Notice in Figure 1 that the lower window includes two additional tabs: one provides the SQL script to synchronize changes from the left database to the right and the other tab shows the script that propagates the changes the other way. From these tabs, you can copy and paste the change script into a text file.
Alternatively, if you are on the network and attached to the target database, you can simply click the Synchronize button and a wizard will walk you through the process of migrating changes. The wizard even allows you to load the change script into Microsoft SQL Query Analyzer where you can examine the script, tweak it, save it to disk and run it yourself.
The SQL Compare interface also allows you to filter out certain types of differences, such as white space and comments, which may not be of interest to you when it comes to comparing objects. In fact, 22 different settings in the compare options dialog allow you to control the change script generated.
Another new feature that makes the latest version a valuable resource is the ability to save snapshots of analyzed databases. Once a snapshot has been created, it may be used in comparisons, though it cannot be modified with a change script. These snapshots can be saved as a history of the evolution of your databases. These snapshots can be stored in your development environment and uses as a baseline to production. Since they are simple schema scripts, they take up very little room and they are a great way to save a historical record of database changes.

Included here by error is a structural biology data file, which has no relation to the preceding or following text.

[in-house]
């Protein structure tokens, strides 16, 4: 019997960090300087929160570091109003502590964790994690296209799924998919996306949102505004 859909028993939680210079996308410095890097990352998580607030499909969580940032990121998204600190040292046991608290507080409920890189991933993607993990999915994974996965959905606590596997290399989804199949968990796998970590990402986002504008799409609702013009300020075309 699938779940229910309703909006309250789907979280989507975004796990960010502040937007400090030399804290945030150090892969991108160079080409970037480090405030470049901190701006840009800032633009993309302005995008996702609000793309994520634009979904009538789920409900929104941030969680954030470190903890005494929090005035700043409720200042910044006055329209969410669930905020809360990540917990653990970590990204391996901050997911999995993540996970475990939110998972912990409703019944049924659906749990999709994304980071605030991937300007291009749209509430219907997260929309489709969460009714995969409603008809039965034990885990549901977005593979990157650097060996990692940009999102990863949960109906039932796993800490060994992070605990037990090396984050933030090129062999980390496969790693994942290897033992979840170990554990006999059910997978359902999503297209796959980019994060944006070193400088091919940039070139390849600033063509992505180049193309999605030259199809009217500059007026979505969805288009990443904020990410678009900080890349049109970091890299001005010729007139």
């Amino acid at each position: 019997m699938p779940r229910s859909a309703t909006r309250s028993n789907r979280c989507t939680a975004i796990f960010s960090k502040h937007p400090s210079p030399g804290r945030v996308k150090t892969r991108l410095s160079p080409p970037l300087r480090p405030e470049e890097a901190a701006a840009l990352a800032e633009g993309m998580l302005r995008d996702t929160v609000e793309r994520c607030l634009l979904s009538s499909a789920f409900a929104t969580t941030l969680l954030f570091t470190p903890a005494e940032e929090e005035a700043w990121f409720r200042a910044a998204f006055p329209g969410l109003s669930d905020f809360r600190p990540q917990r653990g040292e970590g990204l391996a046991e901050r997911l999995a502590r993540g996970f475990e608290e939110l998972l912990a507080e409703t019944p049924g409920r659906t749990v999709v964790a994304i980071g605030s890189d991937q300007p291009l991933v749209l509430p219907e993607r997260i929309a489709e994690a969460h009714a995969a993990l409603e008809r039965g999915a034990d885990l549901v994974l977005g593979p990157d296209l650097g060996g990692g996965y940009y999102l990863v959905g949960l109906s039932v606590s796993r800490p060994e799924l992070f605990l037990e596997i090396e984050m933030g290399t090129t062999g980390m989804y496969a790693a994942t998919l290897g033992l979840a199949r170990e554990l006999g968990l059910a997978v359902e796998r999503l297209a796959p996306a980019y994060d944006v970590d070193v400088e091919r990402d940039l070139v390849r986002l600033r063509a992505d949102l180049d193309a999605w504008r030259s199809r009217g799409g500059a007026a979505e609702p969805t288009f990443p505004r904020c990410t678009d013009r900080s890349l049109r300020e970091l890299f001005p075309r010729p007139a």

Why invest in SQL Compare?
The thing I like least about writing product reviews is the part where I describe the product, as in the section above. Truth is, the help file usually does a far better job of explaining all its features than I ever could. What I like most about product reviews is describing why the product is valuable and identifying the target audience, those who will derive the greatest benefit from it.
To appreciate the value of this product, you need to know that it is a moderately priced utility, selling for $195 for a single user license. SQL Compare is also sold with multiple license packs, support contracts and bundled with other great Red Gate software, like SQL Data Compare. (Check out their web site for complete pricing information.) I say moderately priced because, on the one hand, two hundred bucks represents a lot of pizza and designer coffee but on the other hand, it will pay for itself in only 2 to 4 hours of billable contractor time. It is a good deal for the money.
Ok, so that is what it costs, but what is its value? What will it bring to your business that you do not already have? Consider this:
To be fair, some of this functionality already exists in other tools you may be using, such as Visual Source Safe, Query Analyzer and SQL Enterprise manager. With VSS, you can document changes, save script files and compare them in a text editor. Enterprise manager allows you to generate a script snapshot of your database and Query Analyzer is where you tweak and execute those scripts. So, what are the benefits of SQL Compare?
Yes, it is a great tool, but is it right for you? It may or may not be, depending on your development environment. Consider these scenarios:
Clearly, my bias is showing. Red Gate's SQL Compare is a product I have used for years and I love the latest version. Above, I mentioned a sister product called SQL Data Compare. It works in much the same way but instead of comparing schemas, it compares table content. That will be the subject of a future product review. Trial copies of these utilities are available at the Red Gate web site and I encourage you to download and try them out.